When a cruise ship employee is injured on the job, federal law provides a form of legal recourse that enables the employee to seek compensation for his or her injuries. The legal route most injured cruise ship employees take is filing a Jones Act claim for compensation if the employer’s negligence caused the cruise ship worker’s injuries.
In 2012, there were approximately 104,000 cruise ships on the waters which made roughly 1.1 million total cruises, according to North American cruise statistics from the United States Department of Transportation, Maritime Administration. In order to protect the rights of injured employees manning vessels (including cruise ships), federal legislature created the Jones Act.
The Jones Act is a federal statute that addresses the rights of seamen if they are injured or killed on the job. A seaman is a worker who is employed on a vessel in navigation. Many employees fall under this definition, including cruise ship workers.
Cruise liner companies have a legal duty of care to their workers; in other words, they are legally obligated to provide a safe environment for their employees. If they fail to do so, and an employee is injured as a result, the worker can file a Jones Act claim against the cruise ship company and obtain financial recompense.
There is a major difference between claims for injured land-based and sea-based employees. Land-based workers may file a workers’ compensation claim for benefits, but they are not permitted to file a fault-based claim against their employers.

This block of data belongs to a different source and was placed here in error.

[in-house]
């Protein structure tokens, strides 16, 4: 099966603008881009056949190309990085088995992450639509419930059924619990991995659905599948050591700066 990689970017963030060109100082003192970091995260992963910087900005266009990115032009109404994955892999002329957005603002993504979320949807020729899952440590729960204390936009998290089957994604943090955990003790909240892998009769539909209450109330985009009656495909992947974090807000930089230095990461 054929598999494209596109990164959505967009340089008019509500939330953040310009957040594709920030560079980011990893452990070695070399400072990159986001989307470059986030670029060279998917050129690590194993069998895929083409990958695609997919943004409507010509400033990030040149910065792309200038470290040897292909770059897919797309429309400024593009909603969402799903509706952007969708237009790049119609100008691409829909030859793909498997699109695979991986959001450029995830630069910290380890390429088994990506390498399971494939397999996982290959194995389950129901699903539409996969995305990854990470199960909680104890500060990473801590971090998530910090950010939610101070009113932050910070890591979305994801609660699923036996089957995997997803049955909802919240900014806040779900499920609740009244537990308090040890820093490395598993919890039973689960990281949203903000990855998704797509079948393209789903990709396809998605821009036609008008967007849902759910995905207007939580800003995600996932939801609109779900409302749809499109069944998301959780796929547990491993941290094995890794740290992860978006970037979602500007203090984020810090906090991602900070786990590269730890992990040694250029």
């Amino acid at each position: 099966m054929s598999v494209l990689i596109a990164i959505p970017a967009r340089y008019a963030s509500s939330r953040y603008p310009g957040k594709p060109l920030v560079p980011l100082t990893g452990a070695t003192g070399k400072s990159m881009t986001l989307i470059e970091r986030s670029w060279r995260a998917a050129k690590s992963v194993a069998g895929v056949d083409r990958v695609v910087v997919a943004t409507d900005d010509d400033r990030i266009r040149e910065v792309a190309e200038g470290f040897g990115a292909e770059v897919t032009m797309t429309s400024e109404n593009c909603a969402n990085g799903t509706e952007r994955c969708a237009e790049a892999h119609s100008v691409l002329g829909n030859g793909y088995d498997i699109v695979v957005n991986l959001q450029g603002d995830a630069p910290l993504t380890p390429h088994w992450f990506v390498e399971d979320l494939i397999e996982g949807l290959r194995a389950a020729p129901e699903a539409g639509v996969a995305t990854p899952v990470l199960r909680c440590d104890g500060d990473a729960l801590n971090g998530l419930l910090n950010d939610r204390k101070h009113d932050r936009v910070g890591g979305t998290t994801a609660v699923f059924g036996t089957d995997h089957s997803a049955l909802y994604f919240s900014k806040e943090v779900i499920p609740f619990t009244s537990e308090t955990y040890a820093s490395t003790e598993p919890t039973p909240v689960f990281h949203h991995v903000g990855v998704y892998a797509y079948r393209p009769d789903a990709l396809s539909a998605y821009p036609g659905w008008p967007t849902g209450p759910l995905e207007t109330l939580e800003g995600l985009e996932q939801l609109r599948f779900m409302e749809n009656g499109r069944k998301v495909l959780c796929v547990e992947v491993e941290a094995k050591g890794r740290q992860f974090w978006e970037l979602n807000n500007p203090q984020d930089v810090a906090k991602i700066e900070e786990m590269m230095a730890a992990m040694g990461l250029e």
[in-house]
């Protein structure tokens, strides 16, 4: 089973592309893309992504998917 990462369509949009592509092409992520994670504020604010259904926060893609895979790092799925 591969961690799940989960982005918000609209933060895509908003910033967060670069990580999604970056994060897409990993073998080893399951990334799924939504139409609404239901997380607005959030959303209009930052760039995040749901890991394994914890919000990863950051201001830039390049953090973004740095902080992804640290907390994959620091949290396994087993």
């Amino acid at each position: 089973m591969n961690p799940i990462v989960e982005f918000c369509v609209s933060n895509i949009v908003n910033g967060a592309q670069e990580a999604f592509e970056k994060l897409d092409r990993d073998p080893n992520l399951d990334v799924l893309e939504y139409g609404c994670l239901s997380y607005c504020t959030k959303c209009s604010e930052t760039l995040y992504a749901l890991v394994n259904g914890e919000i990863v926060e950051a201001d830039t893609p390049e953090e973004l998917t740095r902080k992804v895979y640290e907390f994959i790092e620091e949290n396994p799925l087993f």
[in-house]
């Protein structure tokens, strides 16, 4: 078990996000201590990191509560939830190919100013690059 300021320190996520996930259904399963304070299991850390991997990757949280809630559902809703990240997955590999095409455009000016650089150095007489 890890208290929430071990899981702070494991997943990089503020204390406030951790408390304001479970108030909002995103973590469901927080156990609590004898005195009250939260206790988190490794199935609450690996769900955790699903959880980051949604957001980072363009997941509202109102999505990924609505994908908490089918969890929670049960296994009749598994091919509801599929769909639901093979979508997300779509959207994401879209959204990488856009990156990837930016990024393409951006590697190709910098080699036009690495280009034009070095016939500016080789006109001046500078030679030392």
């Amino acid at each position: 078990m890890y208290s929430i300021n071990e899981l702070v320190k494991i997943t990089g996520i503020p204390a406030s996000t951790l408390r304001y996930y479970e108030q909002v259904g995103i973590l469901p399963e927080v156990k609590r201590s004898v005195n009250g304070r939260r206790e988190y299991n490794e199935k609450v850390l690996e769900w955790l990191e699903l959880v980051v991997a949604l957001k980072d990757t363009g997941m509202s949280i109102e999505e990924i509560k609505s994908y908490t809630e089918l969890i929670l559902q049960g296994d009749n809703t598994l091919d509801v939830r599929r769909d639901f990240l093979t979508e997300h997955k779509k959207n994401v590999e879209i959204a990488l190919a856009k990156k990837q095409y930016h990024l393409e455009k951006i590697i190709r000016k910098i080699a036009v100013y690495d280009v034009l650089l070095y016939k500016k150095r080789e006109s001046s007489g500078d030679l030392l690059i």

Similarly, general maritime law allows maritime workers like cruise ship employees injured on the job to recover maintenance and cure benefits. Like workers’ comp, these are available regardless of who was at fault for the injury. These benefits cover medical expenses as well as general daily living expenses while recovering.
The Jones Act, though, allows seamen to file a fault-based claim against the employer. It will be the worker’s responsibility, however, to prove that the employer was negligent in order to receive benefits.
Because negligence is a primary element in Jones Act claims for injured cruise ship workers, it follows that both parties will be assessed their degree of fault for the accident.
This is the foundation to any Jones Act claim. If the cruise ship company can successfully prove that the worker was partly responsible for the accident, then the employee’s settlement will be reduced by his or her degree of fault.
So, for example, if the employee was found to be 30 percent at fault for his or her injuries, then compensation for damages awarded to the employee will be reduced by 30 percent. If damages total $100,000, the employee may recover $70,000 instead.
The Jones Act is in place to protect seamen and their families should a serious on-the-job accident occur.
The law enables seamen (or their survivors) to seek compensation for losses such as:
The cruise ship company and insurance company will do their best to lessen their responsibility because it will reduce their payout. It’s advisable for cruise ship workers injured on the job to obtain legal counsel before moving forward with a claim in order to protect their rights and best interests.
Cruise ship employees who were injured on the job can reach out to The Young Firmat toll-free at 866-703-2520 to set up a free, no-obligation consultation to discuss the specifics of their legal options.